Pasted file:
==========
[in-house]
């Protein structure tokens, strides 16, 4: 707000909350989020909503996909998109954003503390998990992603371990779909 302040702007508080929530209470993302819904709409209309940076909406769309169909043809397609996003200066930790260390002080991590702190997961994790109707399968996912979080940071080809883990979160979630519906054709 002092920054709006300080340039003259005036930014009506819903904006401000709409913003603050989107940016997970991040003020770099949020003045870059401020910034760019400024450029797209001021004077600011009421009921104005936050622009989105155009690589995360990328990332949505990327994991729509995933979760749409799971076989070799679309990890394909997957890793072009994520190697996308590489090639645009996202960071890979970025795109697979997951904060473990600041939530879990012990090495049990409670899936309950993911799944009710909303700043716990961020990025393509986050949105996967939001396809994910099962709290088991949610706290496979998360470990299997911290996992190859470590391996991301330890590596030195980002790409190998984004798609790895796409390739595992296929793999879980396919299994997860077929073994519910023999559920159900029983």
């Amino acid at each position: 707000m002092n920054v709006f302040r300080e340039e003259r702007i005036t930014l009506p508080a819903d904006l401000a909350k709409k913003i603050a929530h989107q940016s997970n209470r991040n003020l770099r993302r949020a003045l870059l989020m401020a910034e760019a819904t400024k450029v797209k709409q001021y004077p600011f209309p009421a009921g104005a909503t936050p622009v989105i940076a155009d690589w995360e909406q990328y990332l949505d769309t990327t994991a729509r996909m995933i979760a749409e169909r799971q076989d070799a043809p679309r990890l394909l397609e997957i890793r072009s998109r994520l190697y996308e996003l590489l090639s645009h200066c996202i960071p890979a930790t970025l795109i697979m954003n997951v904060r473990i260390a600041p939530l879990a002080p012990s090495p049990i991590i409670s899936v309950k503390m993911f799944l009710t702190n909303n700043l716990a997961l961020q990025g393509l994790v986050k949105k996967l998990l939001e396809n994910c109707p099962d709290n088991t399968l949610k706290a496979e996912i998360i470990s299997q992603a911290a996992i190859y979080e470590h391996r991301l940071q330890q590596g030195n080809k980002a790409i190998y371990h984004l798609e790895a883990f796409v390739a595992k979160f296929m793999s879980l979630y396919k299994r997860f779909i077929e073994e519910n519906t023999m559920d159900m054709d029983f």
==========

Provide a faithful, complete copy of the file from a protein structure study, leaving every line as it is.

[in-house]
């Protein structure tokens, strides 16, 4: 707000909350989020909503996909998109954003503390998990992603371990779909 302040702007508080929530209470993302819904709409209309940076909406769309169909043809397609996003200066930790260390002080991590702190997961994790109707399968996912979080940071080809883990979160979630519906054709 002092920054709006300080340039003259005036930014009506819903904006401000709409913003603050989107940016997970991040003020770099949020003045870059401020910034760019400024450029797209001021004077600011009421009921104005936050622009989105155009690589995360990328990332949505990327994991729509995933979760749409799971076989070799679309990890394909997957890793072009994520190697996308590489090639645009996202960071890979970025795109697979997951904060473990600041939530879990012990090495049990409670899936309950993911799944009710909303700043716990961020990025393509986050949105996967939001396809994910099962709290088991949610706290496979998360470990299997911290996992190859470590391996991301330890590596030195980002790409190998984004798609790895796409390739595992296929793999879980396919299994997860077929073994519910023999559920159900029983």
């Amino acid at each position: 707000m002092n920054v709006f302040r300080e340039e003259r702007i005036t930014l009506p508080a819903d904006l401000a909350k709409k913003i603050a929530h989107q940016s997970n209470r991040n003020l770099r993302r949020a003045l870059l989020m401020a910034e760019a819904t400024k450029v797209k709409q001021y004077p600011f209309p009421a009921g104005a909503t936050p622009v989105i940076a155009d690589w995360e909406q990328y990332l949505d769309t990327t994991a729509r996909m995933i979760a749409e169909r799971q076989d070799a043809p679309r990890l394909l397609e997957i890793r072009s998109r994520l190697y996308e996003l590489l090639s645009h200066c996202i960071p890979a930790t970025l795109i697979m954003n997951v904060r473990i260390a600041p939530l879990a002080p012990s090495p049990i991590i409670s899936v309950k503390m993911f799944l009710t702190n909303n700043l716990a997961l961020q990025g393509l994790v986050k949105k996967l998990l939001e396809n994910c109707p099962d709290n088991t399968l949610k706290a496979e996912i998360i470990s299997q992603a911290a996992i190859y979080e470590h391996r991301l940071q330890q590596g030195n080809k980002a790409i190998y371990h984004l798609e790895a883990f796409v390739a595992k979160f296929m793999s879980l979630y396919k299994r997860f779909i077929e073994e519910n519906t023999m559920d159900m054709d029983f």